When it comes to protecting its copyrights and financial interests, the software industry is very meticulous indeed. And for businesses that, even unwittingly, use unlicenced software or have insufficient licences for each copy, the financial fall-out can be severe.
The Business Software Alliance (BSA) and other trade bodies that represent the interests of software manufacturers have recently stepped up their efforts to hold businesses of all sizes to account. Software audits are on the increase, and according to recent figures from Gartner, your company has a greater chance of being audited this year than not. And with the main aims of the BSA being to raise money for their members (including Apple and Microsoft) and encourage businesses to ensure licence compliance, don’t expect them to show any lenience for accidental infringements either.
What are the consequences of inadequate software licence management?
If your company is found to be non-compliant with licencing requirements then the costs can be significant, and include fines for each piece of offending software and the price of purchasing additional licences to achieve compliance. In 2010, the cost of poor software licence management for one London education firm was £80,000, in the form of a £40,000 settlement with the BSA and another £40,000 to purchase sufficient licences for the Adobe and Microsoft products in question.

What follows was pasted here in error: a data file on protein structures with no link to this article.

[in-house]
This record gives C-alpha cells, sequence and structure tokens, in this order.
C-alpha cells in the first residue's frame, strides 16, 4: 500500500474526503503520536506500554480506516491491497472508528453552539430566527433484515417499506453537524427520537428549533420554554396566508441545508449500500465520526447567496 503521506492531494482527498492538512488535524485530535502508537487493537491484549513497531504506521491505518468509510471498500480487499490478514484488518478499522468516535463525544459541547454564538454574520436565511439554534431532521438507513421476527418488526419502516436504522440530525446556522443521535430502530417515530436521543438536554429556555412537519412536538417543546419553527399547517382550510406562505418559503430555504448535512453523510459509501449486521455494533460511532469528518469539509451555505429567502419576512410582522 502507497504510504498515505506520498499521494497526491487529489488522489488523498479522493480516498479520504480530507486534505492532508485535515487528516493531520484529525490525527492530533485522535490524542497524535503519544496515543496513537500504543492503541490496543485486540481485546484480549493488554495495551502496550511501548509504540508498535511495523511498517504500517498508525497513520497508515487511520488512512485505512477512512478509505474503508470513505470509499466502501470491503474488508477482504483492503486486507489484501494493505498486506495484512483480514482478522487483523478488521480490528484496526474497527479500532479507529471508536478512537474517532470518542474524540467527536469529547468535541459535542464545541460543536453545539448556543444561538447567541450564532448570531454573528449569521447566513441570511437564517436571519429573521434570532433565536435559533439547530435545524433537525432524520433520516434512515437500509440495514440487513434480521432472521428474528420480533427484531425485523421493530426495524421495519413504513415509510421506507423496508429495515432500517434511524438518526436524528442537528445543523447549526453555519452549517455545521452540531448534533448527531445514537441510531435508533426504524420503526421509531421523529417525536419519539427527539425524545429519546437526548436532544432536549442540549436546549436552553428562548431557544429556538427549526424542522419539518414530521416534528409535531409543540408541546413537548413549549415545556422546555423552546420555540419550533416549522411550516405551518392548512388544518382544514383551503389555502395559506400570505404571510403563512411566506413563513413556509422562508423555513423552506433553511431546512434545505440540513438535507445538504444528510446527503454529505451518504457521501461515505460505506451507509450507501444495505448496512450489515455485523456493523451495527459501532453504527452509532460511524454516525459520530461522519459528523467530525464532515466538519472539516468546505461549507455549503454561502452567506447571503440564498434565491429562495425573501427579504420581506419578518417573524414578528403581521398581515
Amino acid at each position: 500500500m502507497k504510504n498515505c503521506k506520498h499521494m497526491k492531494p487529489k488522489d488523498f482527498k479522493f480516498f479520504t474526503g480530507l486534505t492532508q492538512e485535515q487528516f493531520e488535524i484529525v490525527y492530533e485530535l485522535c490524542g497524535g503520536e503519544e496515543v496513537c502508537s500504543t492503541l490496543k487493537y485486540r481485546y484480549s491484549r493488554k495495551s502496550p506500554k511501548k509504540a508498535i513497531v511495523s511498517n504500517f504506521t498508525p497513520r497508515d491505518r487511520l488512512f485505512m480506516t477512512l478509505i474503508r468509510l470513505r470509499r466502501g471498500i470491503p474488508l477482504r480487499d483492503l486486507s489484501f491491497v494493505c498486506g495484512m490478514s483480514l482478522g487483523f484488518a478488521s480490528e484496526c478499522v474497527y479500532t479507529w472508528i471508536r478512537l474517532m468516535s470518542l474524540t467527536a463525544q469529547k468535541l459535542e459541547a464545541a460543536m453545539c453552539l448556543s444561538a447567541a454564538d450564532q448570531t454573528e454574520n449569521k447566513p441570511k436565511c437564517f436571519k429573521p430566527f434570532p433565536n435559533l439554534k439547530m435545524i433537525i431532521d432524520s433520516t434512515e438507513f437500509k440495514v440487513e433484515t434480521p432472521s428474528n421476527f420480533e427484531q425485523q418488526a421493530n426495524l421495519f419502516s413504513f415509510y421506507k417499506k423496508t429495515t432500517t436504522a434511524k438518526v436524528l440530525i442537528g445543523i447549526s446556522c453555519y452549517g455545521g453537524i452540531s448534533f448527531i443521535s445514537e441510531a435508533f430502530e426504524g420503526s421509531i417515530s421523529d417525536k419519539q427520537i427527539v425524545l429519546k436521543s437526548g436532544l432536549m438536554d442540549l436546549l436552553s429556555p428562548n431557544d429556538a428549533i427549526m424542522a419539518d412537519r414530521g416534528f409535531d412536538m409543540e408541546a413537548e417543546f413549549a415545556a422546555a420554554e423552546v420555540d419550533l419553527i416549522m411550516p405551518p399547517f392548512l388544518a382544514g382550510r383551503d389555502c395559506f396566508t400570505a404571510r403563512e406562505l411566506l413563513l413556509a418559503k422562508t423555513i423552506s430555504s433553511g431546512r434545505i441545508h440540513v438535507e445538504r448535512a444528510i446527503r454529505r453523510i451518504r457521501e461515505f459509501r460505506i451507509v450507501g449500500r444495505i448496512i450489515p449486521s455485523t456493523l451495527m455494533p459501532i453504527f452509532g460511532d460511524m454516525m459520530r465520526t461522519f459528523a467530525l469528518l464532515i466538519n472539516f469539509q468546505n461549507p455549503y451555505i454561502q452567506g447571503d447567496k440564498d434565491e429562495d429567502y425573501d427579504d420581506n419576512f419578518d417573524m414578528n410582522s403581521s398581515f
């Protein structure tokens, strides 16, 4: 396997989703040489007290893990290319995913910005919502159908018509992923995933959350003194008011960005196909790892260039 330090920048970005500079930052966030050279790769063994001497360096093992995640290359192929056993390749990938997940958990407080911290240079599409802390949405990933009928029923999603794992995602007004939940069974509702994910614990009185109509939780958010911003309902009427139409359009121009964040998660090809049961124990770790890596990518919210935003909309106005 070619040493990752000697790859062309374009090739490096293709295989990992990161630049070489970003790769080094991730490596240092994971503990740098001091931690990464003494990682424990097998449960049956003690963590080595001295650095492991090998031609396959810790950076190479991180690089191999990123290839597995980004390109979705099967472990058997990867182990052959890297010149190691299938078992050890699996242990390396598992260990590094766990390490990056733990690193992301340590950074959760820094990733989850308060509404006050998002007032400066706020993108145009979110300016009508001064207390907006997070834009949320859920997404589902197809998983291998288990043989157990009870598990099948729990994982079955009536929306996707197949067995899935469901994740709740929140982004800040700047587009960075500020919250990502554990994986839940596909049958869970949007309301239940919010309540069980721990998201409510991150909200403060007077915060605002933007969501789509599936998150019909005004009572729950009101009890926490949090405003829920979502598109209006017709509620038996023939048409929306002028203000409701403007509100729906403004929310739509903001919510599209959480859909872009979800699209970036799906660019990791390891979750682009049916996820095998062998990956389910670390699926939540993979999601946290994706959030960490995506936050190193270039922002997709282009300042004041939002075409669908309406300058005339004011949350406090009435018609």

Protecting your business
The problem of unintentional over-deployment of software is a common one, particularly for rapidly expanding or changing businesses. What is needed to prevent problems arising further down the road is careful and diligent software licence management. Someone, somewhere in the company must be aware of exactly what is installed on individual machines or on the network, and be able to correlate this to the number, type and details of the relevant licences for each piece of software installed.
Implementing software asset management is essential for all businesses — including SMEs — as it safeguards them against the risk of fines in the increasingly likely event that they undergo a software audit at the hands of a vendor or an organisation like the BSA.
In fact, attentive and methodical software licence management can actually reduce the risk of being audited considerably. In many cases software audits are a result of tip-offs from current or former employees seeking the maximum £20,000 reward offered by the BSA. Of course, if your business remains in compliance at all times then there will be nothing to tell.
Lucy Hunt is a technology and business blogger and she also writes on behalf of License Dashboard, a software asset management and software management solutions vendor.